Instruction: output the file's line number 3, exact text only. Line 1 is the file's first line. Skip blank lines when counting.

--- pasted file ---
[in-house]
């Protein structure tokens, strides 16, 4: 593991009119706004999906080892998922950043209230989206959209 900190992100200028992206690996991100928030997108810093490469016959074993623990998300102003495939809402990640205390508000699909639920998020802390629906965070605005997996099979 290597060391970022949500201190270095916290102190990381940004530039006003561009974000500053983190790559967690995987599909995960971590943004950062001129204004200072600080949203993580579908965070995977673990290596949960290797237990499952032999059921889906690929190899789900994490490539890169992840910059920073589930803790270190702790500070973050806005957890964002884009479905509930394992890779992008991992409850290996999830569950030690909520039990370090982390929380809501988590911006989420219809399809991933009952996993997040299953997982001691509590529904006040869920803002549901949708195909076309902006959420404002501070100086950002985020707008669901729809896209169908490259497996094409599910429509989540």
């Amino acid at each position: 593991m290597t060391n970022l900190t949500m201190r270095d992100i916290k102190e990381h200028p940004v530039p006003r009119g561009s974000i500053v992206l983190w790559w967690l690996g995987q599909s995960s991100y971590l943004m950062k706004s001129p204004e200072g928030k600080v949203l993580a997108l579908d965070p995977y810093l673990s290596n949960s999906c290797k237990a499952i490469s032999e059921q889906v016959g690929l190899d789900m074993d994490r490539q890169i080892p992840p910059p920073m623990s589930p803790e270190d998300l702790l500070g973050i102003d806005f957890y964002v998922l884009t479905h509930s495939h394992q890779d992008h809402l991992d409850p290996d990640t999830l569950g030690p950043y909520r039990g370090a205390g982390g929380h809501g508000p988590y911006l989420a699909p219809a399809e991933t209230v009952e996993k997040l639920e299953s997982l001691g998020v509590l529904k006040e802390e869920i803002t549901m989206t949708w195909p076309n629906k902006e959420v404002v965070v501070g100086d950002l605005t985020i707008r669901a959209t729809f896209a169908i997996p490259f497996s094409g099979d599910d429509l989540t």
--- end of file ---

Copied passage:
């Amino acid at each position: 593991m290597t060391n970022l900190t949500m201190r270095d992100i916290k102190e990381h200028p940004v530039p006003r009119g561009s974000i500053v992206l983190w790559w967690l690996g995987q599909s995960s991100y971590l943004m950062k706004s001129p204004e200072g928030k600080v949203l993580a997108l579908d965070p995977y810093l673990s290596n949960s999906c290797k237990a499952i490469s032999e059921q889906v016959g690929l190899d789900m074993d994490r490539q890169i080892p992840p910059p920073m623990s589930p803790e270190d998300l702790l500070g973050i102003d806005f957890y964002v998922l884009t479905h509930s495939h394992q890779d992008h809402l991992d409850p290996d990640t999830l569950g030690p950043y909520r039990g370090a205390g982390g929380h809501g508000p988590y911006l989420a699909p219809a399809e991933t209230v009952e996993k997040l639920e299953s997982l001691g998020v509590l529904k006040e802390e869920i803002t549901m989206t949708w195909p076309n629906k902006e959420v404002v965070v501070g100086d950002l605005t985020i707008r669901a959209t729809f896209a169908i997996p490259f497996s094409g099979d599910d429509l989540t």